In one embodiment where a cut or slit is provided in the load distribution crown, such as illustrated in FIG. 8D, the free ends of the crown may be configured to provide a tactile or audible signal to the physician about the degree to which the crown has flexed or deformed. Thus, in one embodiment of the invention, the free ends of the crown are configured to provide three or more audible signals to the physician. In one embodiment, at least one free end of the crown has at least one detent or protrusion that interferes with a portion of the opposing free end of the crown. As the free ends move toward a common plane or position, the detent or protrusion is capable of providing tactile or audible signal to the physician.

In one embodiment, the opposing free end of the crown has one or more detents configured such that moving the detent from the first free end of the crown past one or more detents of the opposing free end causes a tactile or audible signal. In yet another embodiment, the opposing end may have one or more recesses or channels such that moving the detent from the first free end of the crown past one or more recesses or channels of the opposing end causes a tactile or audible signal. Some embodiments of the invention may combine one or more detents and recesses or channels on the same free end to provide a variety of signals. In one embodiment, the potential energy stored in the crown from its deflection is sufficient to overcome the interference caused by interferences between the free ends that provide signals to the physician. Thus, in some embodiments the crown is capable of at least partially moving back toward its initial configuration if a fastener is backed out or if pressure on the crown is relieved for any reason.

In yet another embodiment where the crown is configured to provide a plurality of tactile or audible signals, the pressure or force needed to create one signal is greater than the pressure or force needed to create another signal. For example, in one embodiment, the force or pressure needed to be applied by the fastener to the crown to move the free ends of the crown to create an initial signal is less than the force or pressure needed to be applied by the fastener to the crown to move the free ends of the crown to create a second signal.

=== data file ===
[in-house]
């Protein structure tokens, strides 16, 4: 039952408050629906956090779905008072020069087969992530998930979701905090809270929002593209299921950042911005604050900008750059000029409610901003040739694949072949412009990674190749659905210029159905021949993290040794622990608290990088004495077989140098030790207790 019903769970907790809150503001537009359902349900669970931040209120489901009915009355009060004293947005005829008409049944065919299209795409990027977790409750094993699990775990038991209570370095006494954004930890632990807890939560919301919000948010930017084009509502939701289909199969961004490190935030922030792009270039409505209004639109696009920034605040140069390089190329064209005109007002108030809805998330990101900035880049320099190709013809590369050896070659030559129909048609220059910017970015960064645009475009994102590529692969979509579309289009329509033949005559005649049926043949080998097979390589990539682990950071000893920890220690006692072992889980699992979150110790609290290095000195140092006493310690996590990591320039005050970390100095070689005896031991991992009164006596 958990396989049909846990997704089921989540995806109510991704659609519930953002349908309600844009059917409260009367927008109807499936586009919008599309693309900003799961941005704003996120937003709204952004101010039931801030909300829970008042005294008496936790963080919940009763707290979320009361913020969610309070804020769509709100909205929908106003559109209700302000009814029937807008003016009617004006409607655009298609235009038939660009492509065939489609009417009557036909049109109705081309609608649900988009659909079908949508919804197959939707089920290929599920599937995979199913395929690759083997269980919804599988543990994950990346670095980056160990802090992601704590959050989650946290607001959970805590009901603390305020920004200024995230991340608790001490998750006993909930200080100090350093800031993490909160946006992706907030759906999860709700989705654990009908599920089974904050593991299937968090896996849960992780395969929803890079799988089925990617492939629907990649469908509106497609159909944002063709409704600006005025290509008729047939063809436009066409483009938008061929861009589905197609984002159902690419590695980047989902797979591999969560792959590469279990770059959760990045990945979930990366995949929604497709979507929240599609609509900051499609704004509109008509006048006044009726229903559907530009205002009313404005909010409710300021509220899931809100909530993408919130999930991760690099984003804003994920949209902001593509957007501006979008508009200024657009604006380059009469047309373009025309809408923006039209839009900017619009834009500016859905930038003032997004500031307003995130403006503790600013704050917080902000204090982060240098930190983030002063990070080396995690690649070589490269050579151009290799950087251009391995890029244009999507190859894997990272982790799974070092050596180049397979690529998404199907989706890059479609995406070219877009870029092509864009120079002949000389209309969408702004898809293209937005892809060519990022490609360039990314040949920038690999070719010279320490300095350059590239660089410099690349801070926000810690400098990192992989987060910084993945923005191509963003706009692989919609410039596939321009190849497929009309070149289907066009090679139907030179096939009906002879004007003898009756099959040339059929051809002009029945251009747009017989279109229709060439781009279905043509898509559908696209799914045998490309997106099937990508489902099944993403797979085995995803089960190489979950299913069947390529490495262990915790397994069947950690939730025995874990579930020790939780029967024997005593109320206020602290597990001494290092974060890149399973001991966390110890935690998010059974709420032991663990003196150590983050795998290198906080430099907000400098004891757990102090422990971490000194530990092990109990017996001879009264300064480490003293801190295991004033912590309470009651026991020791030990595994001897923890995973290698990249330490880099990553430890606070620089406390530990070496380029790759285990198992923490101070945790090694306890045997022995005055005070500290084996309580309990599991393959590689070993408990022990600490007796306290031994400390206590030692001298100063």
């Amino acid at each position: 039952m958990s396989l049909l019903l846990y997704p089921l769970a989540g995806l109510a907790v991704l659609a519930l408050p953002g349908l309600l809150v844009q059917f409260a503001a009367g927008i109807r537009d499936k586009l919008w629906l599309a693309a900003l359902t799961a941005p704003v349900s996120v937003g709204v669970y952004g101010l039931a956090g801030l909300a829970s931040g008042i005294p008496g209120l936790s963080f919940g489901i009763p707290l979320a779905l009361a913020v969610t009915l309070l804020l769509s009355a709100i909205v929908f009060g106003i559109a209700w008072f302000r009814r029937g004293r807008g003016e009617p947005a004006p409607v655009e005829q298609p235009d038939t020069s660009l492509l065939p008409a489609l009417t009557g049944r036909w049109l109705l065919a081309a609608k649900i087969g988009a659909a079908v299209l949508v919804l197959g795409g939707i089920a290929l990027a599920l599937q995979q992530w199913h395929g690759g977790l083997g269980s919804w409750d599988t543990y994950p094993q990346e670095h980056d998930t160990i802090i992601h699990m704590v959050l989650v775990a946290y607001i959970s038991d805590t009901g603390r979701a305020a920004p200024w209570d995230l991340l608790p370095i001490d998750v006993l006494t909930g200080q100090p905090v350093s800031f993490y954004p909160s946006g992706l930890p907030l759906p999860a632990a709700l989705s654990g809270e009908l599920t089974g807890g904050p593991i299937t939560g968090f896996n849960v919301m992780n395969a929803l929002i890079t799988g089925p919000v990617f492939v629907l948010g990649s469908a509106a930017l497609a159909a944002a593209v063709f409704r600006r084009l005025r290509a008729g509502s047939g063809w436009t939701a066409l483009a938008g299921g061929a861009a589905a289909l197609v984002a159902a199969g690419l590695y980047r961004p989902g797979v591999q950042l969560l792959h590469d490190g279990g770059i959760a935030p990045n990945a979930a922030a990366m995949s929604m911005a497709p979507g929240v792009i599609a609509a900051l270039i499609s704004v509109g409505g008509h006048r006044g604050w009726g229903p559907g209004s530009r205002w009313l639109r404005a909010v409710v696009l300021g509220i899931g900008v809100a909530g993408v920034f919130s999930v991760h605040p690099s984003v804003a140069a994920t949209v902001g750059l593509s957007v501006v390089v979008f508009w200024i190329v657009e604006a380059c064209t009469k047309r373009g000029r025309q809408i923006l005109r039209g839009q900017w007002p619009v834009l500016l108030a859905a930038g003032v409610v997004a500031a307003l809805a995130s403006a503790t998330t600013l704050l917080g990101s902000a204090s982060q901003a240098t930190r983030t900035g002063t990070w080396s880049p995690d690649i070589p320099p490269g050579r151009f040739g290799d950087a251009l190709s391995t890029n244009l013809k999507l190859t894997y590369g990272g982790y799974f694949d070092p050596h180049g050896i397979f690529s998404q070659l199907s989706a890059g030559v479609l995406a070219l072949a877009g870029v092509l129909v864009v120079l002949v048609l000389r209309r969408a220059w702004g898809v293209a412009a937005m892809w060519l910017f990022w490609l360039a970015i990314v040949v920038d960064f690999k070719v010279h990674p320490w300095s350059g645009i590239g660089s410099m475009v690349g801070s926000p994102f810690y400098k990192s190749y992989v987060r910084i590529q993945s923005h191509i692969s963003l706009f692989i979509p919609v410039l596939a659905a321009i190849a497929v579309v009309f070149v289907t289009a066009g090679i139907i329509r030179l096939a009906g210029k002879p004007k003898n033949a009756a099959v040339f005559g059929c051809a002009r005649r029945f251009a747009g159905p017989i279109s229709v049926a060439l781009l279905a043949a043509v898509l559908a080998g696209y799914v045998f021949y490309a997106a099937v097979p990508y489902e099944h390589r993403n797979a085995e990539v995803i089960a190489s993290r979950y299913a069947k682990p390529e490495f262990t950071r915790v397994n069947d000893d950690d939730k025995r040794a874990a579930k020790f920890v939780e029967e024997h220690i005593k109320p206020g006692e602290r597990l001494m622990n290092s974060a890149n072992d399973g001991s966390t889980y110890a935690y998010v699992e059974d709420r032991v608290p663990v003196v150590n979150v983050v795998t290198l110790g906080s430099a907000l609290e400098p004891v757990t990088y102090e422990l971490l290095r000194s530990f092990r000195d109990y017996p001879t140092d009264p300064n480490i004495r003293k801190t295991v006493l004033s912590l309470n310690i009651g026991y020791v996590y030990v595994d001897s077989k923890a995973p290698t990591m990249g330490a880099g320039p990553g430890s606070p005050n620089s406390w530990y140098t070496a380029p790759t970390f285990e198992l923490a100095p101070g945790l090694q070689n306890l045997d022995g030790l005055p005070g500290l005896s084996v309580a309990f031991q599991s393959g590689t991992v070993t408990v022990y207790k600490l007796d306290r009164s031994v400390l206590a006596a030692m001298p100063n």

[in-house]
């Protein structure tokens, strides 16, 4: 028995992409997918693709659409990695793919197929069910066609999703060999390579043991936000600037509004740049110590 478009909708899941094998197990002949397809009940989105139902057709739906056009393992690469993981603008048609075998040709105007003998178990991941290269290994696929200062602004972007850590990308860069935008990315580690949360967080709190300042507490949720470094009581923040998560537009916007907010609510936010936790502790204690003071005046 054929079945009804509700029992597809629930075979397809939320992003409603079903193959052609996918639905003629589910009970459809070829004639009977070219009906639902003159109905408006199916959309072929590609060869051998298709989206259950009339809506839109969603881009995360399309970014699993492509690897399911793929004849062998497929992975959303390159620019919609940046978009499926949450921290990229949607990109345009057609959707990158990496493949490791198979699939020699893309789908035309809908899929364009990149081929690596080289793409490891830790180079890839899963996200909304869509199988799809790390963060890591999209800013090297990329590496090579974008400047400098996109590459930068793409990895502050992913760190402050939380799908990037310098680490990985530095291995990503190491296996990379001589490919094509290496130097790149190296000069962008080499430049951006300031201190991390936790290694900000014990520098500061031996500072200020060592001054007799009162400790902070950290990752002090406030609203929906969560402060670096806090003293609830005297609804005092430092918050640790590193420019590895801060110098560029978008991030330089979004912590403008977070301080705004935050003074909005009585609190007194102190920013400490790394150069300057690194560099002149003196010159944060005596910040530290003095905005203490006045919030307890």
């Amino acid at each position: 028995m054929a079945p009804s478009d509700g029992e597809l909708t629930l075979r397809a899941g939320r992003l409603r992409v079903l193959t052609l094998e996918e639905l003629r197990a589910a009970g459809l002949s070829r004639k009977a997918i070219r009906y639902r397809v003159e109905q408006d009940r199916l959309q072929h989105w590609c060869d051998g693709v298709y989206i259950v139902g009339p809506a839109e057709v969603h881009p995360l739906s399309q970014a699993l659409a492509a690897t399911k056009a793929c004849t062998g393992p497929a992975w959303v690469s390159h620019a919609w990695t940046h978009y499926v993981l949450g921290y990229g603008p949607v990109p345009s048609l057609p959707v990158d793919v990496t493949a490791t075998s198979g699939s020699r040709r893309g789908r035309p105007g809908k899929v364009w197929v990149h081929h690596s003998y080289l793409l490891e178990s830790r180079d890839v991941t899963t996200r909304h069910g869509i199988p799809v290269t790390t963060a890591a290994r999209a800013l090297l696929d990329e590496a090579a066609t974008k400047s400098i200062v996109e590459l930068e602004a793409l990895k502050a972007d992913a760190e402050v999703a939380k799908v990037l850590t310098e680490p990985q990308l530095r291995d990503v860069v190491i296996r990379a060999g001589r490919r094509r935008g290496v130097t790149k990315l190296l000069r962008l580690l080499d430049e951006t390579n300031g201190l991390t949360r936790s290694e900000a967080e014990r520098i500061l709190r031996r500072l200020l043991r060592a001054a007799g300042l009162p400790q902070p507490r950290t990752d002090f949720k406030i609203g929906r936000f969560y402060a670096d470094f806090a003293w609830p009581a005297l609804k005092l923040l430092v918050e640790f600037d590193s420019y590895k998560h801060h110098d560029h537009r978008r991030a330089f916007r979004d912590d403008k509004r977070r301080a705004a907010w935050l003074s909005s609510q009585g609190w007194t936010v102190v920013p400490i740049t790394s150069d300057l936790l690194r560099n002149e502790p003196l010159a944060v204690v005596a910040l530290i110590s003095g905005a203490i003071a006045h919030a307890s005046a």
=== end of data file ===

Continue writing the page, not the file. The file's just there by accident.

In yet another embodiment where the crown is configured to provide a plurality of tactile or audible signals, the intensity of one signal is greater than the intensity of another signal. For example, if the signal provided is an audible “click” the signals may progressively increase in intensity to notify the physician of the degree of compression of the crown between the fastener head and the bone. Thus, in one embodiment, a final signal during compression may have the greatest intensity so that a physician is notified that further deployment of the fastener may risk damage to the bone or loss of purchase of the fastener in the bone.

Though the present invention has been described with respect to several embodiments, those skilled in the art will recognize that the invention is capable of alternate embodiments within the scope of the appended claims.

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Classifications
U.S. Classification606/287, 606/291, 606/305
International ClassificationA61B17/56, A61B17/86, A61F2/30, A61B17/58
Cooperative ClassificationA61B17/8695, A61B17/86
European ClassificationA61B17/86
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Owner name: GLOBUS MEDICAL INC., PENNSYLVANIA
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Effective date: 20040331